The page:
Gem Diamonds Ends 2017, Starts 2018 On A High Note

Rough Market
02/02/2018 10:41

Gem Diamonds, the London-based miner operating the Letšeng mine in Lesotho, recovered more carats, more large diamonds and sold them at a higher price in 2017 than in 2016, the company announced in their Q4 2017 Trading Update. They have also started 2018 on a roll, announcing on 15 January 2018 the landmark recovery of an exceptional quality 910 carat, D Colour Type IIa diamond - the largest diamond to be mined to date at Letšeng and also believed to be the fifth largest gem quality diamond ever recovered. Also in January, post-period end, they recovered four diamonds greater than 100 carats, weighing 149.43, 117.67, 116.98 and 110.63 carats, as well as a high quality 8.53 carat pink diamond. 

On the year, the miner recovered 111,811 carats, a 3% increase over the 108,206 carats recovered over the whole of 2016. This includes eight stones larger than 100 carats (5 in 2016 and 11 in 2015) and 214 larger than 20 carats (179 in 2016 and 217 in 2015). The company sold 2% fewer stones (107,152) than the year before (108,945), but due to a 14% increase in price achieved per carat, up to $1,930 from $1,695, their total sales were $206.8 million, a 12% rise over 2016 ($184.6 million).

Their 2017 sales were buyoued by the Q4 results (the period from 1 October 2017 to 31 December 2017), as they achieved an average price of $2,217 per carat, up 19% from $1,858 per carat in Q3 2017. During the period, a 58.38 carat white diamond achieved a remarkable $61,905 per carat, making it the highest price per carat achieved for a Letšeng rough white diamond for 2017. Further contributing to the achieved US$ per carat for the year was a 7.87 carat pink diamond which achieved $202,222 per carat, making it the second highest price per carat achieved by a Letšeng rough diamond. The miner sold a total of 31,476 carats during the period, up 21% from 25,909 carats in Q3 2017. They recovered seven gem quality diamonds greater than 100 carats during 2017 of which the largest was a 202.16 carat Type IIa diamond, recovered in November. They sold 38 diamonds for more than US$ 1.0 million each, generating revenue of US$94.8 million during 2017. This is an improvement on 2016 where 34 diamonds sold for more than US$1.0 million each, generating revenue of US$ 73.7 million. 

Gem Diamonds’ CEO, Clifford Elphick commented: “The recovery of the 910 carat diamond is a landmark for all of Gem Diamonds’ stakeholders, including our employees, shareholders and the Government of Lesotho, our partner in the Letšeng mine. It is also encouraging to see that the improvement in the recovery of greater than 100 carat diamonds is continuing into 2018, with five greater than 100 carat diamonds recovered in the first month of 2018. This is largely attributable to the ongoing technical improvements made at the Letšeng mine. It is also pleasing to see carats sold during the Period up by 21% over the previous period. The market for Letšeng’s high-quality diamonds remained robust over the Period, achieving an average price of US$ 2 217 per carat, up 19% from the previous quarter. Significant progress has also been made on the business efficiency and optimisation programme. Further details will be released in the Full Year 2017 results on 14 March 2018.”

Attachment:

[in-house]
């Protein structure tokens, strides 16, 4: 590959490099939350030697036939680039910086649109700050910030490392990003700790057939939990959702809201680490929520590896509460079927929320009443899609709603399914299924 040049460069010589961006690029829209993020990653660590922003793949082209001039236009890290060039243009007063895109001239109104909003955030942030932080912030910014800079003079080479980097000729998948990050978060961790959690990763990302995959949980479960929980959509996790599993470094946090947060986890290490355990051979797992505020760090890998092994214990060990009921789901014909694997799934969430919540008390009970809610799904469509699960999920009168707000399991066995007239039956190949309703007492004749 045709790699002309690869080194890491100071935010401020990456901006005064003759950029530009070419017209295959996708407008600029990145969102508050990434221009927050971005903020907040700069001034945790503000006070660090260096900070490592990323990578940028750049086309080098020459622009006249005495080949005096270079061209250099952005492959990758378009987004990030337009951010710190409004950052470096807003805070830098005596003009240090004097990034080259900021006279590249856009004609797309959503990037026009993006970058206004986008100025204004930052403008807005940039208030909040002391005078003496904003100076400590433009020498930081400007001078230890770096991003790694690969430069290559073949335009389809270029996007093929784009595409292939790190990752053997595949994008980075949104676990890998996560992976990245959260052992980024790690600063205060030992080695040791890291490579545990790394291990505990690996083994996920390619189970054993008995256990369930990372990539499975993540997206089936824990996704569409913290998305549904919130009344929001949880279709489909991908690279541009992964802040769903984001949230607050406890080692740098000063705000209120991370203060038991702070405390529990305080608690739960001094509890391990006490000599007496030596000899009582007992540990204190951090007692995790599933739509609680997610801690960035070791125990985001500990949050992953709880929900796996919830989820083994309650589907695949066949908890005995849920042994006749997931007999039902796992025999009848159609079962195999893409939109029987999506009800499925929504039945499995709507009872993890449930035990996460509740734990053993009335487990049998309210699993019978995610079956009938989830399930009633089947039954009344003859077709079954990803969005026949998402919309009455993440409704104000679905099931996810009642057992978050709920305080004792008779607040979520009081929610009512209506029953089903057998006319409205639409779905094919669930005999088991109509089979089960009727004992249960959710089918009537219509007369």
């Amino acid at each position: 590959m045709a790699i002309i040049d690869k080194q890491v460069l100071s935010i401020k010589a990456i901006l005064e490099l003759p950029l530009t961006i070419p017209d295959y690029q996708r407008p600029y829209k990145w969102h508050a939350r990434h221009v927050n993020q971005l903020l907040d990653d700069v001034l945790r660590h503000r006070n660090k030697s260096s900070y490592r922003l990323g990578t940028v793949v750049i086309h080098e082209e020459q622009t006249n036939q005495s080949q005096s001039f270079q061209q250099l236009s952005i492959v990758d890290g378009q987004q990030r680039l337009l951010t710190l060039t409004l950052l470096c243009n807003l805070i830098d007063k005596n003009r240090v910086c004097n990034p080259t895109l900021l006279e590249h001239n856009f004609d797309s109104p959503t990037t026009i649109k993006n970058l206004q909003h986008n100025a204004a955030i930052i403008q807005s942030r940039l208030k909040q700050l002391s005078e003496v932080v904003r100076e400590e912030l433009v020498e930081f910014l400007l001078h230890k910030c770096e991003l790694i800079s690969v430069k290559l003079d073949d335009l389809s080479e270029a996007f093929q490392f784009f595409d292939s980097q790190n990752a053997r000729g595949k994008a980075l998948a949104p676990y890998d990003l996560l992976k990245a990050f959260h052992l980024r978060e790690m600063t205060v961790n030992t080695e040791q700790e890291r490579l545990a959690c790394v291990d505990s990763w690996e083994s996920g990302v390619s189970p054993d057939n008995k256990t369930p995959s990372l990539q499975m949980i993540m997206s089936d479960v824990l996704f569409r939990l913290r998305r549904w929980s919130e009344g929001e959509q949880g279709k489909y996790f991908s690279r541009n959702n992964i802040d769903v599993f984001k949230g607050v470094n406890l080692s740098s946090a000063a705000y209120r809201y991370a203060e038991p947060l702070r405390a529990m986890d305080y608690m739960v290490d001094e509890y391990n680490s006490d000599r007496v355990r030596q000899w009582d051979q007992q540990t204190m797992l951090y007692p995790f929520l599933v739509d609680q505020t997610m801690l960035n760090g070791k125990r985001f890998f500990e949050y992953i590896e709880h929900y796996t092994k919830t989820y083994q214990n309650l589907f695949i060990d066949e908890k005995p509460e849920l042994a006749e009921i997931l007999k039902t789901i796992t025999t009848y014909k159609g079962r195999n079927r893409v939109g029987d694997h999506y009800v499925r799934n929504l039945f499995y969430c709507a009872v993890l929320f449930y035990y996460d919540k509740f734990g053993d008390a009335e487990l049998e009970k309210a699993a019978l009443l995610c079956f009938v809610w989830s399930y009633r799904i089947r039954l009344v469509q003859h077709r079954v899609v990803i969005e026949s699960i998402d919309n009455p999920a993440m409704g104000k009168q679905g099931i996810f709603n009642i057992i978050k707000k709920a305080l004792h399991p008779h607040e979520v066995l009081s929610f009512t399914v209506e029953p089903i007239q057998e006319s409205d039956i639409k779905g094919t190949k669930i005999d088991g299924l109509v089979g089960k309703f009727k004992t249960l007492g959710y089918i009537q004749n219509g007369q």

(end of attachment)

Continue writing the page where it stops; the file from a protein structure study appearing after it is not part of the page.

Other significant figures include: At the end of the Period, the Group had a net cash position of US$1.4 million, a $13.2 million improvement from the Q3 2017 net debt position of US$11.8 million. They note that strong demand for Letšeng’s large high-quality white rough diamonds has continued, as evidenced by the average price achieved per carat during the period, resulting in an average price of US$1,930 per carat for 2017. Letšeng treated a total of 1.3 million tons of ore during the period, 54% of which was sourced from the Main pipe, and 46% from the Satellite pipe. The full year contribution from Satellite pipe was 2.1 million tons. The balance of the ore (0.3 million tons) was treated through the Alluvial Ventures contractor plant, and was sourced from the Main pipe. The reduced feed rate into Plant 2 due to the crack in the scrubber shell continues. The installation of a new scrubber shell is planned for April 2018 where after the feed rate will revert to normal levels. For the full year, the company treated 6.44 million tons, marginally below guidance of 6.5 million tons due to the reduced feed rate.